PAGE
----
Ernst and Young Freshers Recruitment Process – Associate Consultant – Himank Sawhney

 

Himank Sawhney, Associate Consultant, Ernst and Young shares his experience in this brief interview

College: NSIT

Batch: 2016

 

Please tell us about your Interview procedure at Ernst & Young (Short listing procedure, GDs, Interviews).
Himank Sawhney Ernst and Young Freshers Recruitment Process Associate ConsultantFirst, there was a percentage based shortlisting, the cut off for which was 65%. Then there were 3 eliminative rounds, for which 53 students sat. The first eliminative round was a GD, from which 24 students were shortlisted. 12 of these students had their HR rounds first and the remaining 12 had their Technical rounds first.

I had my HR round first, where I was grilled on my resume and then was selected for the Technical round. The technical round was sort of a stress interview that again involved questions based on my resume. After that I was asked questions on basics of OS & RDBMS and then I was told to write a C code on a sheet of paper.

TIP: You must be very confident about all that has been mentioned in your resume and should be able to explain everything in-depth.

 

What and how many internships and projects you did at college? How did you get them?

As such I had done no projects in college, except the ones that were a part of the curriculum. I had done 3 internships during the course of my college life.  All of them I had applied for were off-campus. In my second semester I was hired as a Marketing Intern at Webinstitute.in.

Then after my second year I had done an intern at Centre For Railway Information System (C.R.I.S). Also at this time I was hired as a Technical Associate at HolidayPlans and I worked there for about a year or so.

I had done no internships after my 3rd year, as I felt that this was the best time to study for the placement season.

 

What makes this company different from other firms?

Large, professional services organization offering many opportunities to excel and grow, as well as work with colleagues from all over the world. There is a focus on making a difference for your own career, your clients and the communities you serve and live in. There are offices all over the world with people who deliver assurance, advisory, transaction support and tax service. So I can say that it might be one of the best place one can start their career with.

 

How did you prepare for the placement season? What advice would you give to your juniors regarding the placement season?

It is always better to make a choice beforehand about one’s career preferences and then start preparing accordingly. I was more interested in going into the non-technical field, which is why I focused more upon aptitude and soft skills, and I had started preparing for it from the summer vacations itself. For aptitude I practiced questions from various MBA’s coaching institute packages.

For case studies and guess estimates one must go through Victor Cheng’s workshop videos and books like, ‘Case in Point’. A few mock GDs with a group of friends and discussing the current affairs topics with them would also help, in order to make oneself realise how comfortable you are in speaking. Plus I had also studied basics of C, RDBMS, OS, OOPs and Networking during the vacations.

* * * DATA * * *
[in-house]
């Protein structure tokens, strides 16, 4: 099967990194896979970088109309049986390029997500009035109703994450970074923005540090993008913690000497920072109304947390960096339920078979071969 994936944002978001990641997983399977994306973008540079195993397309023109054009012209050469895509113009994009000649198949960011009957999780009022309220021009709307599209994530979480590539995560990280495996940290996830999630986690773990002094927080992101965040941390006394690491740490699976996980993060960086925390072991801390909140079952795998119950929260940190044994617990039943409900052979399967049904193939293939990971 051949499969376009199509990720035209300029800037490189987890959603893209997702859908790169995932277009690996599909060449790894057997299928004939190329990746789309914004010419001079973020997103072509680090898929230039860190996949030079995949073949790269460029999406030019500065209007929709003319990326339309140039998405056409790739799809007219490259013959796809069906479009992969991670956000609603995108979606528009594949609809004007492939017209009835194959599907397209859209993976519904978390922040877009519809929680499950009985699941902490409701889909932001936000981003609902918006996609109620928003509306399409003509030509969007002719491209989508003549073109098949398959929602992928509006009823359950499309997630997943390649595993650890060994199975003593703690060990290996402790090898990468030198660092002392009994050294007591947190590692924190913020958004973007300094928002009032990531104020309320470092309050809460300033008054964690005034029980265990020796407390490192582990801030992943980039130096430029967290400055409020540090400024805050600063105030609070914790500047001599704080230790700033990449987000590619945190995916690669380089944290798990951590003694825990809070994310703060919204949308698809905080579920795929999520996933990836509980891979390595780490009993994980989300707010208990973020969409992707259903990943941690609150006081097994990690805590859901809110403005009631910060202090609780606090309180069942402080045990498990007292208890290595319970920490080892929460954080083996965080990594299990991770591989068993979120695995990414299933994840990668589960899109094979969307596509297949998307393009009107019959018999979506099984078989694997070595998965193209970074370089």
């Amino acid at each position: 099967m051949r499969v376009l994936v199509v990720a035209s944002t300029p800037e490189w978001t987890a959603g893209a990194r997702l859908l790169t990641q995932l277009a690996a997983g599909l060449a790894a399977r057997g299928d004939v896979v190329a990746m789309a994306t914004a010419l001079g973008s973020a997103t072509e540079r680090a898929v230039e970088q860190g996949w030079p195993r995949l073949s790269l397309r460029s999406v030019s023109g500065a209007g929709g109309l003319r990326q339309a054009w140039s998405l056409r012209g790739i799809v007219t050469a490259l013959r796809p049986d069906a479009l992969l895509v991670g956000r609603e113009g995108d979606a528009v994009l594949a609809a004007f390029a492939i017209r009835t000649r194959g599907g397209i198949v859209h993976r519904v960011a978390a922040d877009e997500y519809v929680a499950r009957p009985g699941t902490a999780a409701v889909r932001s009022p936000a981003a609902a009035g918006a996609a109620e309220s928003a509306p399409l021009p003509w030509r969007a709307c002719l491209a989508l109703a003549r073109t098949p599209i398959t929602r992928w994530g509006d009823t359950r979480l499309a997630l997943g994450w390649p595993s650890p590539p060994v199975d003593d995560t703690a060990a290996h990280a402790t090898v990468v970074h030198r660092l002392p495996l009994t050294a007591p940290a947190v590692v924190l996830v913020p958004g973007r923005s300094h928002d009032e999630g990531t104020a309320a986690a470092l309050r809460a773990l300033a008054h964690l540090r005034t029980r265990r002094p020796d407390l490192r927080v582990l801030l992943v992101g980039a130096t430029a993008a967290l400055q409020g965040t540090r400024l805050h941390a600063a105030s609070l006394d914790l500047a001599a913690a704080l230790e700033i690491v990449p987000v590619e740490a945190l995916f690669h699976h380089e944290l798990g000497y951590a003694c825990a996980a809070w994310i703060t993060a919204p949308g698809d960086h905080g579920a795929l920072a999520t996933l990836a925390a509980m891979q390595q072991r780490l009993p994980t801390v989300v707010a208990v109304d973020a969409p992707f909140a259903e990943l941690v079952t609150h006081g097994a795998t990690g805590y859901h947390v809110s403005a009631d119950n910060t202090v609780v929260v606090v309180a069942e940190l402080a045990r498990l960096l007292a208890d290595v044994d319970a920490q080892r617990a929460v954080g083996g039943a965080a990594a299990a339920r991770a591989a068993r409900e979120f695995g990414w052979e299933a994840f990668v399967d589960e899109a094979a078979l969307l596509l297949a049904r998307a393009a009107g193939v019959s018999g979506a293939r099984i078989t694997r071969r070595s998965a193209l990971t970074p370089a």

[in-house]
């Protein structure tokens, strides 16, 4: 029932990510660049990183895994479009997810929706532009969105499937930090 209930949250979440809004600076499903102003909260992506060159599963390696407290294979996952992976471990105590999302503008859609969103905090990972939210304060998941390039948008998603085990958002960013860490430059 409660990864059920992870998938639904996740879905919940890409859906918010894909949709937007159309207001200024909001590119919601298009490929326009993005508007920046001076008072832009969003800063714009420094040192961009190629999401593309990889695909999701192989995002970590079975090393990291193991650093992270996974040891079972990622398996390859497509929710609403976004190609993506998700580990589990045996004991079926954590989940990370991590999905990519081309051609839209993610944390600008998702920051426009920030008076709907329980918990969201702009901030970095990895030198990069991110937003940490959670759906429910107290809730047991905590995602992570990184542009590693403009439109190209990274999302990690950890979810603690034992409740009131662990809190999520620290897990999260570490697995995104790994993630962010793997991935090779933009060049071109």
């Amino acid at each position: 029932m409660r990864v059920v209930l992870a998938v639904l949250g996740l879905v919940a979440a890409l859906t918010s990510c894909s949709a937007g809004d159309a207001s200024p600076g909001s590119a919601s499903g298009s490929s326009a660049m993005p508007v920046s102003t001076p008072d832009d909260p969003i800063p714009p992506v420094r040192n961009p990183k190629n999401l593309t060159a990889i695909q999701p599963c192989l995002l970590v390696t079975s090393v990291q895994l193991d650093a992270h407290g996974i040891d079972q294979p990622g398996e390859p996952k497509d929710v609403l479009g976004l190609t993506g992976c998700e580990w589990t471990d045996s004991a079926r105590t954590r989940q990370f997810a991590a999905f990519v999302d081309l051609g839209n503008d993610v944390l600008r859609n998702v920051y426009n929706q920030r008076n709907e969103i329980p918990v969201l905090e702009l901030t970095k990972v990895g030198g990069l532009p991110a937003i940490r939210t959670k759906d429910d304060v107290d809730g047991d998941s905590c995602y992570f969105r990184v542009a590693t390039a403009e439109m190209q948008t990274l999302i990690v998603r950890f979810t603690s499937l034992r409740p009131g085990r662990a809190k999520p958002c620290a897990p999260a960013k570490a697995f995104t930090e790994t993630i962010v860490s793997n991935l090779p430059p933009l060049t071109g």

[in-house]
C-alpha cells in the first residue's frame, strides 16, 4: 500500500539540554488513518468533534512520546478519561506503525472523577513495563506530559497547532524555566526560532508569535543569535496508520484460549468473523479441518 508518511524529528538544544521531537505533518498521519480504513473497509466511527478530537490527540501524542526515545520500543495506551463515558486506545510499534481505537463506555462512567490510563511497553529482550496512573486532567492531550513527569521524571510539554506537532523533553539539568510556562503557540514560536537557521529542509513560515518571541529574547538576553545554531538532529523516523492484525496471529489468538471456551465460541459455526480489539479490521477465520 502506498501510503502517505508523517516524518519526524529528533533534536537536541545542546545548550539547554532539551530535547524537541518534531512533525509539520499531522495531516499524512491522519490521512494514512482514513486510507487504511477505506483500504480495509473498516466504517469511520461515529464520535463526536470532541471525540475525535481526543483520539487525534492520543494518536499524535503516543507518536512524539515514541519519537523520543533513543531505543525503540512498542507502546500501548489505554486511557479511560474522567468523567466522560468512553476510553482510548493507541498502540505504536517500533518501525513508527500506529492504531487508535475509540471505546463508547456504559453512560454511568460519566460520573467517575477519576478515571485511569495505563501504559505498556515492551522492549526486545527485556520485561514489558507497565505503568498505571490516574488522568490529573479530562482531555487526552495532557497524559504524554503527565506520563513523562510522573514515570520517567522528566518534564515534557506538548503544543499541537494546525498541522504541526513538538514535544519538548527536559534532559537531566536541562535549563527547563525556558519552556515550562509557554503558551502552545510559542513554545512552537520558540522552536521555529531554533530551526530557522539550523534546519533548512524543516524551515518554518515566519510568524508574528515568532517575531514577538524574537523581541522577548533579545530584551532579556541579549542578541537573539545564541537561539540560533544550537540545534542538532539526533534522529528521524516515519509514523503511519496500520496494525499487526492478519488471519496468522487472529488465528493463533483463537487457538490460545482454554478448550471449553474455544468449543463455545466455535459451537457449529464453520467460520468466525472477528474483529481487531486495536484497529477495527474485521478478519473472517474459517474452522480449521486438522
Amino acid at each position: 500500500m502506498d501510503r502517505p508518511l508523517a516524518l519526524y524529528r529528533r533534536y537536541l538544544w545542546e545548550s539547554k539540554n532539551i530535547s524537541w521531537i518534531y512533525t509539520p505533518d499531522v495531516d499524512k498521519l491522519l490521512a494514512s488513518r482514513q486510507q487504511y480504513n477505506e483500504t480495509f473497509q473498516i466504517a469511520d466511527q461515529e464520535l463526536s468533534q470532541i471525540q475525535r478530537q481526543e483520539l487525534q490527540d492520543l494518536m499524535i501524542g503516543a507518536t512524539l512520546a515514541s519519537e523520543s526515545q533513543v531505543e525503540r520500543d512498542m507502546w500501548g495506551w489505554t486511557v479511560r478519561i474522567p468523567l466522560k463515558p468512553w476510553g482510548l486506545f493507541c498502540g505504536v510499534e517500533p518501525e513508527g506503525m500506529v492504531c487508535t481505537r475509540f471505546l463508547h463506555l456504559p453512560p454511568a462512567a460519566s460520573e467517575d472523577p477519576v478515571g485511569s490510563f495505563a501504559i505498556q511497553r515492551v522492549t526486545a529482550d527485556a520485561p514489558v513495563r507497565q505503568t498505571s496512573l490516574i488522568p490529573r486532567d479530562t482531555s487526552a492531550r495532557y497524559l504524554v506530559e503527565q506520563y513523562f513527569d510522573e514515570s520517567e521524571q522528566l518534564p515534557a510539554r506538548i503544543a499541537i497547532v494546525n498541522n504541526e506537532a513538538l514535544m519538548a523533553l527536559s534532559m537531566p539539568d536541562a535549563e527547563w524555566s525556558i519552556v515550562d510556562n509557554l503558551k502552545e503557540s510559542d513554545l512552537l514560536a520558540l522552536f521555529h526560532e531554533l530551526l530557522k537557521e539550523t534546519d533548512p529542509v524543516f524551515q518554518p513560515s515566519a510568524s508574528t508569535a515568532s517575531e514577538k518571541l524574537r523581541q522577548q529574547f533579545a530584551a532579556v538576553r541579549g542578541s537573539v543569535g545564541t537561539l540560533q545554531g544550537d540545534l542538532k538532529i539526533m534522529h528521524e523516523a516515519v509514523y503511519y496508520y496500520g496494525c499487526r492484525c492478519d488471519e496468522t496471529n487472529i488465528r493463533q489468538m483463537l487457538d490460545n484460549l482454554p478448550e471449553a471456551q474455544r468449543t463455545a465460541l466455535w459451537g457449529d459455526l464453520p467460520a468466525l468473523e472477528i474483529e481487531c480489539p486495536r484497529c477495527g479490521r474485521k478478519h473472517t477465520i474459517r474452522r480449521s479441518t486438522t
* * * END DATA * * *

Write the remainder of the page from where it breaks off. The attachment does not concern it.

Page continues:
My advice for my juniors would be to be very confident and strong at all times. Intelligent preparation should be done as every company has a different placement process. Do not ever get disheartened by rejections (I had to after every rejection but was very well handled by a close friend), they are a part of college life. Work on your shortcomings, believe in yourself and you’ll definitely sail through all the hurdles.

 

What’s the role of academics in getting a good placement at NSIT?

Academics do play an important part, but a very high percentage is not the sole factor of getting one placed. A percentage of anything above 60% is good enough to make oneself eligible for majority of the companies ( in case of E&Y eligibility criterion was 65%.), but a higher percentage does sometimes increase your chances.

A lot of times in a non-technical job, one’s luck also plays a role, but in most of the cases, when a person reaches the interview rounds, it is their knowledge that matters the most.

 

Elaborate on the type of work in this kind of role?

I am hired as an Associate Consultant position in Advisory-ITRA division of E&Y LLP. Here I’ll get to deal with some of the world’s most prestigious financial organisations on key IT issues.

I’ll get to assist clients to assess, remediate, transform and monitor their risk and control landscape, either as stand-alone services, or working alongside the advisory colleagues to deliver strategic change initiatives.

 

What growth opportunities does this company provide? Is there any global exposure?

Since this company’s headquarter is based out of London and deals with clients from all over the world, so definitely one gets a global exposure depending on the project you are assigned.

 

Would you like to give any general advice to your juniors?

My advice to my juniors would be that they should not blindly follow what every other person is doing. They must know what the best suitable option for them is, and prepare accordingly. Work ‘hard’, study ‘smartly’ and keep ‘calm’ and definitely you’ll get through!